Memorial Healthcare budgets to implement Intelligent Observations' sensor-driven approach systemwide.
As the COVID-19 pandemic rages on, a small but growing number of hospitals are investigating or installing automated technology that promises to reduce hospital-acquired infections through a new internet of things approach to hand hygiene.
The Centers for Disease Control and Prevention lists improving hand hygiene compliance as an optimal way to reduce healthcare-acquired infections in hospital facilities. A 2016 Centers for Disease Control study characterized average compliance with hand hygiene standards at less than 50%. At most hospitals today, compliance with hand hygiene requirements is measured by assigned observers with pen, paper, and clipboards.
The technology alternative uses near-field magnetic induction (NFMI) technology to verify that clinicians are washing or sanitizing their hands the proper amount of time, every time, at appropriate transitions of care. Due to its location accuracy, NFMI is able to do this with a far greater precision than previous technologies that rely upon RFID wireless technology.
The system pairs NFMI-powered sensors with NFMI-powered badges, upgrading badges already typically worn by clinicians. If clinician don't wash or sanitize their hands when approaching a patient to touch them, or after touching them, Intelligent Observation sensors can silently record the fact that hands weren't washed for a sufficient amount of time.
The technology can also provide an auditory signal before the clinician touches the patient or the next patient, to prompt the clinician to wash or sanitize their hands. Implementation of this option is left up to hospital and health system management.
If the clinician does stop for an adequate period of time at a hand-washing station or hand sanitizer dispensers, other Intelligent Observation sensors record that as well to ensure hand hygiene compliance.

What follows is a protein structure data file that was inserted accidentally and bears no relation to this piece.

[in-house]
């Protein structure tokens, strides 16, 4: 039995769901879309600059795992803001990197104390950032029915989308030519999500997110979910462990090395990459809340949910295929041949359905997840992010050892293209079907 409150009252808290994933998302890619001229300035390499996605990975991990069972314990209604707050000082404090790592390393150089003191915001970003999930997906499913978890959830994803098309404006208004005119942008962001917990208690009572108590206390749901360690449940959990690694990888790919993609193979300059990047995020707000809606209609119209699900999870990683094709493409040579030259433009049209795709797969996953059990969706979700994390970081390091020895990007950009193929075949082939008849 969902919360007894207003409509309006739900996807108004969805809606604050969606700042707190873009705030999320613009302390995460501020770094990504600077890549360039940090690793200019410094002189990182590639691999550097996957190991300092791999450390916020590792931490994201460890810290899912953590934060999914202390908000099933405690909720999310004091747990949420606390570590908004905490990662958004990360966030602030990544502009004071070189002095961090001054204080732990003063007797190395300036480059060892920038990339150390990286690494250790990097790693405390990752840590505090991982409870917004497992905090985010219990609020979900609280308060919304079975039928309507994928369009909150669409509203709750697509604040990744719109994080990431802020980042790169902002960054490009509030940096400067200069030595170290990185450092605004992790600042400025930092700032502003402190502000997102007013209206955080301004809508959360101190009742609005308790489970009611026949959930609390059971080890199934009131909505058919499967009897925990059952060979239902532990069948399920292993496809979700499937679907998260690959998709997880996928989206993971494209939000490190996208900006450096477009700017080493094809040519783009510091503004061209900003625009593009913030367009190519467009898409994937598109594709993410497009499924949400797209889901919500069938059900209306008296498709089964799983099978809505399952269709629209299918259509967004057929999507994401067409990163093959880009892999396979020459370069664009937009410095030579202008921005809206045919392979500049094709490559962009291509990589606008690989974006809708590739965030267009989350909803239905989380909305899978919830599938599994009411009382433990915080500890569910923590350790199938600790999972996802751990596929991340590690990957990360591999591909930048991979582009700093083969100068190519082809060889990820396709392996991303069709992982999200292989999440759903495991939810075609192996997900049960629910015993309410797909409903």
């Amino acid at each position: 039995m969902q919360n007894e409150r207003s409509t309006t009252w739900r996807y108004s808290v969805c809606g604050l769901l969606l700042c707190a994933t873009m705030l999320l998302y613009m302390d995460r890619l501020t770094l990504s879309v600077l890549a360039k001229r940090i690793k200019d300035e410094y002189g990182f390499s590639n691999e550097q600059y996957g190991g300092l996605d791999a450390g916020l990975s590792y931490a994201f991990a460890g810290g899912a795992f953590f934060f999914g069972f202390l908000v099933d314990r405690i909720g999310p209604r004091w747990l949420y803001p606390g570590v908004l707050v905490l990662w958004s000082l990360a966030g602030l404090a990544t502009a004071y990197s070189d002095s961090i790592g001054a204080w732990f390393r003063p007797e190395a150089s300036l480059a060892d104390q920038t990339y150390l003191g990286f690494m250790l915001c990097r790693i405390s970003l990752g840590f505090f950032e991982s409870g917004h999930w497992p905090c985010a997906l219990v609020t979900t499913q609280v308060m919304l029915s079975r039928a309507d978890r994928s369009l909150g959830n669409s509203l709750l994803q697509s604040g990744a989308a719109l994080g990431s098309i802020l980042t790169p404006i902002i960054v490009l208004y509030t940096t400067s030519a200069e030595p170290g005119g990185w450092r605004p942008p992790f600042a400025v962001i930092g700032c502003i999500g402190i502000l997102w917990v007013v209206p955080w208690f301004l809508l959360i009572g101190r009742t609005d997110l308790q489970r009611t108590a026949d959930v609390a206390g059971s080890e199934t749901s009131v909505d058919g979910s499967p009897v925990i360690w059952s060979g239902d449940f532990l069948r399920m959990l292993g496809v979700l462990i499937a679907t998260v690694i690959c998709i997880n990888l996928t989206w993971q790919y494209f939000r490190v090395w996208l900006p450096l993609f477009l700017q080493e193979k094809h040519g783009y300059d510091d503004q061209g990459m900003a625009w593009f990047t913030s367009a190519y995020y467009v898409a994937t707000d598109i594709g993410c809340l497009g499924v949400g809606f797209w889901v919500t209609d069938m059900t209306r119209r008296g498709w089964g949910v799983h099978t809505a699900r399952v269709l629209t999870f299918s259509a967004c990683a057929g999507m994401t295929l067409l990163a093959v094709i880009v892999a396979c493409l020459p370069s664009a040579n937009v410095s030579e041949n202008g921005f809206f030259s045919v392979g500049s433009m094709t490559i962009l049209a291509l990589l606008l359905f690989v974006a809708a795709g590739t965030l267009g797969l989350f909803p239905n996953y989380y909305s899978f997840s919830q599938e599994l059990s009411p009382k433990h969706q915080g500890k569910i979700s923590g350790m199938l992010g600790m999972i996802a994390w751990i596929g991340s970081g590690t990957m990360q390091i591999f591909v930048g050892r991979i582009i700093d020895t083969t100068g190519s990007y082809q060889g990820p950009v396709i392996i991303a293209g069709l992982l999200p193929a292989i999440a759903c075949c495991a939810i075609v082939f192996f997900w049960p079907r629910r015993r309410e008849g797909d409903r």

The new technology "facilitates something we've been doing manually today," says Jeffrey Sturman, senior vice president and chief information officer of Memorial Healthcare System, which owns the 226-bed Joe DiMaggio Children's and numerous other hospitals in south Florida. "We’re going to be able to see the dividends of this pretty quickly."
In fact, Sturman says, the entire 2000-bed Memorial Healthcare System has budgeted installation of Intelligent Observation throughout the entire system during the next fiscal year, which begins on May 1. Sturman hopes to begin the pilot at Joe DiMaggio in February, March, or April.
Technology Also Enables Data-Driven Contact Tracing
"I'm capturing data in a very specific manner, down to the centimeter or millimeter level, knowing who's been in a room," Sturman says. In fact, not only can the technology determine hand hygiene compliance, but it also enables a more data-driven form of contact tracing for COVID-19, MRSA, or any other infectious disease, he adds.
The Intelligent Observation tech also tackles two huge problems with traditional visual-observation methods of verifying hand hygiene compliance.
The first is that healthcare institutions conduct a bare minimum number of visual observations to comply with regulations. That number amounts to between 1% and 2% of all hand hygiene events in hospitals, says Seth Freedman, CEO of Intelligent Observation.